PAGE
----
Tuesday, May 10, 2011

Shadows Over Freeport: True20 campaign wrap-up

It's been a little over two weeks since our Freeport campaign finished up. Freeport is Green Ronin's fantasy/pirates/Lovecraftian horror setting. The main book is systemless and GR has released or licensed rules companions for most of the major systems. We used GR's True20 system.

In total, we had sixty game sessions over three years and two months of real time. The final three sessions involved the party fighting a group of skeletal pirates at the bottom of the ocean, exploring a pyramid temple of serpent people on a sunken island while looking for the lost treasure of the legendary Captain Francisco, and fighting Deep Ones and their god who was imprisoned within the temple.

I'm still putting together my thoughts about the campaign. I think everyone enjoyed it. I often second-guess my game-mastering style, so I try to look over how the sessions went and what things I can improve on for the future.

Some ideas so far:

Talking with my hands: I tend to use my hands quite a bit when I talk. I hope that it isn't too distracting, but I'd like to cut down on it.

Speaking about the environment from my perspective: During this campaign, I noticed myself doing this and I tried not to make it a habit. When I describe a scene or location, I imagine it from the players' perspective and try to describe it as such. Unfortunately, I sometimes use directions from my point-of-view; that is, if I describe a tunnel to the left of the party, I would talk as if it was on my left--the opposite viewpoint of the party--which could get confusing for them. Perhaps even worse were the couple of times that I drew out maps on our miniatures grid mat facing me instead of the players.

Forgetting to use NPCs in combat: Often I found that I would forget about the allied NPCs that were with the party during combat. Usually I would have the NPCs take their actions before any of the group's adversaries. Missing their turns was never a determining factor in any of the combats so it wasn't an important issue but it could have lead to more interesting scenes. In my defense, one of my general guidelines is that NPC allies should never upstage the player characters.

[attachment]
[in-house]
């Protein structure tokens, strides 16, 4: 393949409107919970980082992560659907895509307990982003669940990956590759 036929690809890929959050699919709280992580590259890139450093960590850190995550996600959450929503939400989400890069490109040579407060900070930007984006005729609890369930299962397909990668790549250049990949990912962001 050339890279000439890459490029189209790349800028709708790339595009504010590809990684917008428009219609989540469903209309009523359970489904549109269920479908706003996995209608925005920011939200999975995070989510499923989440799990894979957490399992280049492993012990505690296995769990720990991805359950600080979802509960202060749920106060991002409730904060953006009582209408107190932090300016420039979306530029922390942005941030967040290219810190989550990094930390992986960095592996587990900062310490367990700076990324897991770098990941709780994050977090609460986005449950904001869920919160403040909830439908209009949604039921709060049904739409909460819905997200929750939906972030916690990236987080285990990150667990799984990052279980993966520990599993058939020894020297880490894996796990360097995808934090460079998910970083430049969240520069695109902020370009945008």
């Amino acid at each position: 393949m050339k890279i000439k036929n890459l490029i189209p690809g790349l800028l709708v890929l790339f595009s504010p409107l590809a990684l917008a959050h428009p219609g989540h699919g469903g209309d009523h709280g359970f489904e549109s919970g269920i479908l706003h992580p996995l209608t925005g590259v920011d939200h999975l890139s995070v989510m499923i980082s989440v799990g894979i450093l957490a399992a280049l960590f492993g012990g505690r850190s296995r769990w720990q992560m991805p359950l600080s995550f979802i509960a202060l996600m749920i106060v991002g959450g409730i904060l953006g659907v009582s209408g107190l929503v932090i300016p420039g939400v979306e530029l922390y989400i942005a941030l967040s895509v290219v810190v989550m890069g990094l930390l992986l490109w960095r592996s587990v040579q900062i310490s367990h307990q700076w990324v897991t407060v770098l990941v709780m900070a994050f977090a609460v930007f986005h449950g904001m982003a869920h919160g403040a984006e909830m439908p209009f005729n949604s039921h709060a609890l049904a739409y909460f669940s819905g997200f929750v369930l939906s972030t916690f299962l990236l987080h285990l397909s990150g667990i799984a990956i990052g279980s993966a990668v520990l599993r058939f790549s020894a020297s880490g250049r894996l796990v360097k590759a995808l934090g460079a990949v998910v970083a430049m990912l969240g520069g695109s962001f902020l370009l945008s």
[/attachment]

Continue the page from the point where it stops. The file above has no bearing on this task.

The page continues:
Spending time looking up obscure rules: Part of this campaign's purpose was to try out True20, kick the tires and see how it works under actual play conditions. I'm still thinking about that and how it went. What I'd like to avoid is spending valuable time checking rules. At its heart, True20 is simple: roll a d20, add an attribute, and roll against a target number. With the additions of the Companion book, the Freeport Companion, the Bestiary, and the Handbooks for each of the three classes, there were some occasions where it became necessary to look something up. I was often torn between wanting to get the rules right and making a temporary ruling so that play would not slow down.

Not enough detail vs. too much detail: This is a tricky one. I tried to add enough detail to descriptions to make the campaign world seem real but without overwhelming the players with detail that wasn't significant to the game. I can recall describing some less-important NPCs with only the barest details.

These are only a few items that I've been thinking about. I'm sure I'll come back to this later. The next post about the Freeport campaign will have some photos of miniatures, maps and terrain from various important scenes. I also want to post some scans of my notes, charts and other notebook jottings.


Lowell Francis said...

Looking forward to seeing your campaign postmortem. I think its useful and important to get a kind of director's commentary on games after the fact. You should post it up on RPG Geek as well.

Kaiju said...

Thank you! I need to go back over my session notes. It's all a blur right now.